Teacher pay for young graduates
THE EDITOR, Sir:
A teacher affects eternity! But how much resources are put in place to ensure that their great impact continues? As we commence another academic year, it is incumbent, as a teacher-trainer, to address the inadequate remuneration that Jamaican teachers are given.
I suppose that these new colleagues received the news with great excitement when they were informed that they had been selected for the post. This is a moment of relief for many as they are now able to bounce back, especially after sacrificing so much in obtaining a college education. But, not before long they will probably start to shed tears when they get their first pay cheque later this month.
Giving that most degrees are not made available until January each year, trained teachers will have to settle for pretrained salaries until they get that paper in hand. In addition to that, they will have to wait for their degrees to be processed by the Ministry of Education before they start getting their required salary. This, again, might be a lengthy process. Based on dialogue with newly recruits over the past two years, I was told that the take-home salary is just around $60,000. Now, what exactly can that do?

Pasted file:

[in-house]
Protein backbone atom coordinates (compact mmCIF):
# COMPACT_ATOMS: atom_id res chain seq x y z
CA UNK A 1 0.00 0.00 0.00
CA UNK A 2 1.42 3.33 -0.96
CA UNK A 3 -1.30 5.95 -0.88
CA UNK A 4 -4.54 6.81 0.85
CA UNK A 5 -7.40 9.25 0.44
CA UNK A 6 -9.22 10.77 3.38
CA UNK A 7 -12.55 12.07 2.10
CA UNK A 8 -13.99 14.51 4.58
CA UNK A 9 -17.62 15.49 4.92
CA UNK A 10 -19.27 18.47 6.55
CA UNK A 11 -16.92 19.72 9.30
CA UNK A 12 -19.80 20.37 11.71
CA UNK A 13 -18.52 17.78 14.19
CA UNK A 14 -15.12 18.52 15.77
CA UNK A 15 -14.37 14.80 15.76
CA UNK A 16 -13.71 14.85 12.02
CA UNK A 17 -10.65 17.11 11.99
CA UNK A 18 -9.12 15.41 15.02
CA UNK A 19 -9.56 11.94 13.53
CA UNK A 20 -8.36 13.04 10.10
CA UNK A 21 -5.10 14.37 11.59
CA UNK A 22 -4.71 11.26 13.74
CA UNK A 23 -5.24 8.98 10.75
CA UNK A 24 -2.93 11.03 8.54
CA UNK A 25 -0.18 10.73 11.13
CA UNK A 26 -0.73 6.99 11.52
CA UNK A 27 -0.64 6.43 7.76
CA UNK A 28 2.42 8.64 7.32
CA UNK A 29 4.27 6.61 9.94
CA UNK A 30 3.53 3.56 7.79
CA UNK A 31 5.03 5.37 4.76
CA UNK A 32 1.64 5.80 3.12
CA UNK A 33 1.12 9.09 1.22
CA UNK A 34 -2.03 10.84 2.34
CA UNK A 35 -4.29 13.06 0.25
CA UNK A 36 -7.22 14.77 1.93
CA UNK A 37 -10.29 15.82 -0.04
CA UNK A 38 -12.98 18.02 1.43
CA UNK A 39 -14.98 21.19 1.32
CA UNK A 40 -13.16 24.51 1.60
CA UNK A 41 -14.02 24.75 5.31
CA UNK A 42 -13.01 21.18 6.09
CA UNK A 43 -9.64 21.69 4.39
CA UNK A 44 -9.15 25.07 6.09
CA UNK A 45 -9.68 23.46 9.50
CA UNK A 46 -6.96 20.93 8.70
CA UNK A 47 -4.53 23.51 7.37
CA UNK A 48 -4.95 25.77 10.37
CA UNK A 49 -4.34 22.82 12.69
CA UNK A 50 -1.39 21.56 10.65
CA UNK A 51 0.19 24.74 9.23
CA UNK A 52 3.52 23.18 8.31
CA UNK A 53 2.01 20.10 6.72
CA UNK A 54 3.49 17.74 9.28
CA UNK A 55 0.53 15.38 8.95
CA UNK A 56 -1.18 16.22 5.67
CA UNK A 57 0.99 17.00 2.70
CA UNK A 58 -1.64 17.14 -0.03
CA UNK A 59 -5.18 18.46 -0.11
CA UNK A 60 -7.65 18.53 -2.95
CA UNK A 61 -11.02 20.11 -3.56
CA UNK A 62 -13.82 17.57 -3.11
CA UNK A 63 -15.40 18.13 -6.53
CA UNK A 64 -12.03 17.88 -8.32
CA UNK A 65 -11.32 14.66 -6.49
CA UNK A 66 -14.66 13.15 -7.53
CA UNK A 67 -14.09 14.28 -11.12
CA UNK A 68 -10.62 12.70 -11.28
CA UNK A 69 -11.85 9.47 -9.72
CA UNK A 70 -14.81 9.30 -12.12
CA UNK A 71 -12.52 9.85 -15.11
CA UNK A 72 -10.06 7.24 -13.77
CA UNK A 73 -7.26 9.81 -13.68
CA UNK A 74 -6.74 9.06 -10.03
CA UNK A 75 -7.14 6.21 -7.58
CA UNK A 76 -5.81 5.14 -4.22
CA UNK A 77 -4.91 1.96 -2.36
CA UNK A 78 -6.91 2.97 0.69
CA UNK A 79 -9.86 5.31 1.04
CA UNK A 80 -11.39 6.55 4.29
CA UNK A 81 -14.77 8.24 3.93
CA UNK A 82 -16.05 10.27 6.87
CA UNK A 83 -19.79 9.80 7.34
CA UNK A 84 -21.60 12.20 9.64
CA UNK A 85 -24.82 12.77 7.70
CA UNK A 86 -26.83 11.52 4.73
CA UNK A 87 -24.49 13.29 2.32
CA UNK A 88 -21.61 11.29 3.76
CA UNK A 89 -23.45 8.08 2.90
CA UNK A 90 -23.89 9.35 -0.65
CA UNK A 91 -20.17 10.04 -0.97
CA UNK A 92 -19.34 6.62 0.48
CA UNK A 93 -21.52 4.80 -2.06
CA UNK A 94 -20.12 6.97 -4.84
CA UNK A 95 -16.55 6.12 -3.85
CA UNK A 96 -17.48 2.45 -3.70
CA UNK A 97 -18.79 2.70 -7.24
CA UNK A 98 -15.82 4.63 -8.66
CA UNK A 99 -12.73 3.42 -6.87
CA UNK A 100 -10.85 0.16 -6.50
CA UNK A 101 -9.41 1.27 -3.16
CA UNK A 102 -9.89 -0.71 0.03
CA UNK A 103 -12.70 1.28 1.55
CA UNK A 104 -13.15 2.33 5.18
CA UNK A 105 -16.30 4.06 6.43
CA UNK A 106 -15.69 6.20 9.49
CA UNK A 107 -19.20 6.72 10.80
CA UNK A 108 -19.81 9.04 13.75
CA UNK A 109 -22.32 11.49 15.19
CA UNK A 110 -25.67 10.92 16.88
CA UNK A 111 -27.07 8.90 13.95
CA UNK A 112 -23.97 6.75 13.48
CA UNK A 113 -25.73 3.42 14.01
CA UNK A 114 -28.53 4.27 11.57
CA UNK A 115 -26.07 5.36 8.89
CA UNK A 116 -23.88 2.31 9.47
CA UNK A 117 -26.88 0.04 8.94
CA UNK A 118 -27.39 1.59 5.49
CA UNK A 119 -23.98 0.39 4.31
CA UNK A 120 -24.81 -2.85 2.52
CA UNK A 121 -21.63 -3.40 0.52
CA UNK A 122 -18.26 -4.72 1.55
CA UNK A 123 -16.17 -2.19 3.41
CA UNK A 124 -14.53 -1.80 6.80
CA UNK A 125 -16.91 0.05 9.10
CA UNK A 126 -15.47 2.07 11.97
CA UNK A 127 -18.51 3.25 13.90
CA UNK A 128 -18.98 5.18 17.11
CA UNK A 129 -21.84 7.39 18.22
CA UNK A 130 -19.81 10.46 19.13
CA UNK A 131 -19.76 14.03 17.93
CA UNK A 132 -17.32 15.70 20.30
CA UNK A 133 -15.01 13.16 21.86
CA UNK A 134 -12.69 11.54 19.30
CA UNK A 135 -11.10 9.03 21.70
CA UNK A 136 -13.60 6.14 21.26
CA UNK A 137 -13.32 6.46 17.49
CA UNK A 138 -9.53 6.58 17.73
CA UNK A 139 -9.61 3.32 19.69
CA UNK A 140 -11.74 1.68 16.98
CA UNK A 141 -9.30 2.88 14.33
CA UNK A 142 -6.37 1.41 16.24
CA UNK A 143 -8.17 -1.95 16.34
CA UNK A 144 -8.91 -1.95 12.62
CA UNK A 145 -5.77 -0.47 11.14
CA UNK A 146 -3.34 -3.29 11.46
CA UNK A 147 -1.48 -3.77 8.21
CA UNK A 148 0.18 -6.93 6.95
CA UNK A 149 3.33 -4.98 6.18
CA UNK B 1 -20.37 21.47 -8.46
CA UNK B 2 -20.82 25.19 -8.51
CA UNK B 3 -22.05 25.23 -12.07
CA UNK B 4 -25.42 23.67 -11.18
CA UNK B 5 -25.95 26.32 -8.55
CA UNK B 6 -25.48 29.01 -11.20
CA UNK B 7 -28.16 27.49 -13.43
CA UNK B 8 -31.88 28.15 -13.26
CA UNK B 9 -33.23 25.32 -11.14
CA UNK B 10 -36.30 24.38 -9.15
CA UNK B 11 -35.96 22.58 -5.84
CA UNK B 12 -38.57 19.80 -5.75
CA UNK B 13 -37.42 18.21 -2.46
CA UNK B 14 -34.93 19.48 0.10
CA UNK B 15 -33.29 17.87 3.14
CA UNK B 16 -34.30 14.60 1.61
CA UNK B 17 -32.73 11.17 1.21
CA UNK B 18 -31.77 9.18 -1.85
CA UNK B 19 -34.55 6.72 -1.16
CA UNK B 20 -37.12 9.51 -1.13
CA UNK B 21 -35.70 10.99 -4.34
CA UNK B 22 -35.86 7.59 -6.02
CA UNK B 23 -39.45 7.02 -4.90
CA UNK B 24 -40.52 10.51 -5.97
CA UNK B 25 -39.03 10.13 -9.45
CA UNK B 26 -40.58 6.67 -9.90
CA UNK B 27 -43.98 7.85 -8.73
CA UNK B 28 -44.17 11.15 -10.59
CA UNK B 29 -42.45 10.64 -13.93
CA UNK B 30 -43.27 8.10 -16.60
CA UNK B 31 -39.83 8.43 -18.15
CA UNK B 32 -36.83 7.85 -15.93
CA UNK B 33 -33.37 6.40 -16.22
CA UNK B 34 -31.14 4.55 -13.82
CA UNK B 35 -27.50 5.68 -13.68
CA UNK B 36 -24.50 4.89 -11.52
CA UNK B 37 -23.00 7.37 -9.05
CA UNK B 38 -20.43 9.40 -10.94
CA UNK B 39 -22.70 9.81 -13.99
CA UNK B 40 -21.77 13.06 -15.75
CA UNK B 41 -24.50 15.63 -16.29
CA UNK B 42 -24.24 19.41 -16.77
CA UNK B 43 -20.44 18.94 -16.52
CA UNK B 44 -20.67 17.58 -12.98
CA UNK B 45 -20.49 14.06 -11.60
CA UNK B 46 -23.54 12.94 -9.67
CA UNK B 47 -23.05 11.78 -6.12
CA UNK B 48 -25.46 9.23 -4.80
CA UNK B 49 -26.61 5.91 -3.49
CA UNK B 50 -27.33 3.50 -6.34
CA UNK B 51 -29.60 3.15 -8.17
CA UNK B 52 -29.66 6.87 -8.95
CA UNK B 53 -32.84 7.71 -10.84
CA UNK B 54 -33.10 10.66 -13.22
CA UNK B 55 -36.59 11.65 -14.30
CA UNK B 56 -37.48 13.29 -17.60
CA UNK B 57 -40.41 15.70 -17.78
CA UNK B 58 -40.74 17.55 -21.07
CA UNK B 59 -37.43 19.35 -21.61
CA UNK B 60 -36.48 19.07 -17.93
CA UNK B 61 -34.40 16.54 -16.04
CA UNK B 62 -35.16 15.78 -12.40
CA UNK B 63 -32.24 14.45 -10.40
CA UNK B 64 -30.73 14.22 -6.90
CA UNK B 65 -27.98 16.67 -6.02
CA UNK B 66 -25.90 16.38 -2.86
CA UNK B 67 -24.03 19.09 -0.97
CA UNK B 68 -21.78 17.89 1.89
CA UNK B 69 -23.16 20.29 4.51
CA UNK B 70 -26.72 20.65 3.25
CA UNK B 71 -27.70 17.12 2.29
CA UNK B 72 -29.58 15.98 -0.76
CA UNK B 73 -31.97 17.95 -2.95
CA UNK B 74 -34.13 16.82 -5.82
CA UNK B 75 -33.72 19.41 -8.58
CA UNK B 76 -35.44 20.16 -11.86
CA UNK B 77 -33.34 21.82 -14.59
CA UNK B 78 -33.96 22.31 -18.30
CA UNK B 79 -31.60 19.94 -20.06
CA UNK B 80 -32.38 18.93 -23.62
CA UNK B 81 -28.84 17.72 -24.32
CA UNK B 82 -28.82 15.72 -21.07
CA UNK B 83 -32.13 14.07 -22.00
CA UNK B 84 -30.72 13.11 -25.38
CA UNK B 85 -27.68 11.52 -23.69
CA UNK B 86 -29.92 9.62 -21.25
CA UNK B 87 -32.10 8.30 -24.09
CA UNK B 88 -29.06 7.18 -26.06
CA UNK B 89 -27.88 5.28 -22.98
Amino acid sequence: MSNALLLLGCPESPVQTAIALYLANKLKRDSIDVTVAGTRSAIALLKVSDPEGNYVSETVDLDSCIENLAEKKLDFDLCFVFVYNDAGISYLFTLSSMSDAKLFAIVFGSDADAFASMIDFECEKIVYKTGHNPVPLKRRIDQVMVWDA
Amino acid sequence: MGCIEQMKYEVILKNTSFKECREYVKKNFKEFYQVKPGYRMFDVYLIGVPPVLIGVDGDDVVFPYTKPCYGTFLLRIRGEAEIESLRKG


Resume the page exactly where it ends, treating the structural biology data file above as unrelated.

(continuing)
I believe more should be done so that our teachers can be better compensated. The current set-up is rather ridiculous. In other systems, university graduates receive their certificates in the summer or they get a provisional document that gives them the same rights to full remuneration. The governing authorities need to explore possible ways in which graduates can obtain their degrees at an earlier time and for them to be processed by the respective ministries. The teaching profession is already well known for its unattractive working conditions, but let's not make it more difficult for our new colleagues, because it is very challenging when starting out as a young professional.
Universite Clermont-Auvergne, France